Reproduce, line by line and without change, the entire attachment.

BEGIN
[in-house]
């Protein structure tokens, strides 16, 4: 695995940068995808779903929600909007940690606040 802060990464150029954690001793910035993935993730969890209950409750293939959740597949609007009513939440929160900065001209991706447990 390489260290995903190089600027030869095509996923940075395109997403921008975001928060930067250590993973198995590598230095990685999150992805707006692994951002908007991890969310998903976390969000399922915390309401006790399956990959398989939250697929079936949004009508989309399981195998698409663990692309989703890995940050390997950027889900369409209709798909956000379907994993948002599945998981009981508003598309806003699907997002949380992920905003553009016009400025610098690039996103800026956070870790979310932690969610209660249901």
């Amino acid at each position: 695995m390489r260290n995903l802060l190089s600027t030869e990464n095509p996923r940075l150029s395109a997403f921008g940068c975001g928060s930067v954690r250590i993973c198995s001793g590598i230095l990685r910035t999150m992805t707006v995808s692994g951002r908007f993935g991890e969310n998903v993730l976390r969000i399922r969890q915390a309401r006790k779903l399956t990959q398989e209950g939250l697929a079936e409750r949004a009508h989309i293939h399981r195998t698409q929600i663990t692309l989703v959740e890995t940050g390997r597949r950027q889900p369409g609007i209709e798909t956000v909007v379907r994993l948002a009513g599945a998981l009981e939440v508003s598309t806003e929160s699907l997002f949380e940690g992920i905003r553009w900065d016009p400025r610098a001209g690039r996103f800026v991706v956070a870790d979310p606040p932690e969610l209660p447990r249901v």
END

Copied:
[in-house]
């Protein structure tokens, strides 16, 4: 695995940068995808779903929600909007940690606040 802060990464150029954690001793910035993935993730969890209950409750293939959740597949609007009513939440929160900065001209991706447990 390489260290995903190089600027030869095509996923940075395109997403921008975001928060930067250590993973198995590598230095990685999150992805707006692994951002908007991890969310998903976390969000399922915390309401006790399956990959398989939250697929079936949004009508989309399981195998698409663990692309989703890995940050390997950027889900369409209709798909956000379907994993948002599945998981009981508003598309806003699907997002949380992920905003553009016009400025610098690039996103800026956070870790979310932690969610209660249901």
């Amino acid at each position: 695995m390489r260290n995903l802060l190089s600027t030869e990464n095509p996923r940075l150029s395109a997403f921008g940068c975001g928060s930067v954690r250590i993973c198995s001793g590598i230095l990685r910035t999150m992805t707006v995808s692994g951002r908007f993935g991890e969310n998903v993730l976390r969000i399922r969890q915390a309401r006790k779903l399956t990959q398989e209950g939250l697929a079936e409750r949004a009508h989309i293939h399981r195998t698409q929600i663990t692309l989703v959740e890995t940050g390997r597949r950027q889900p369409g609007i209709e798909t956000v909007v379907r994993l948002a009513g599945a998981l009981e939440v508003s598309t806003e929160s699907l997002f949380e940690g992920i905003r553009w900065d016009p400025r610098a001209g690039r996103f800026v991706v956070a870790d979310p606040p932690e969610l209660p447990r249901v």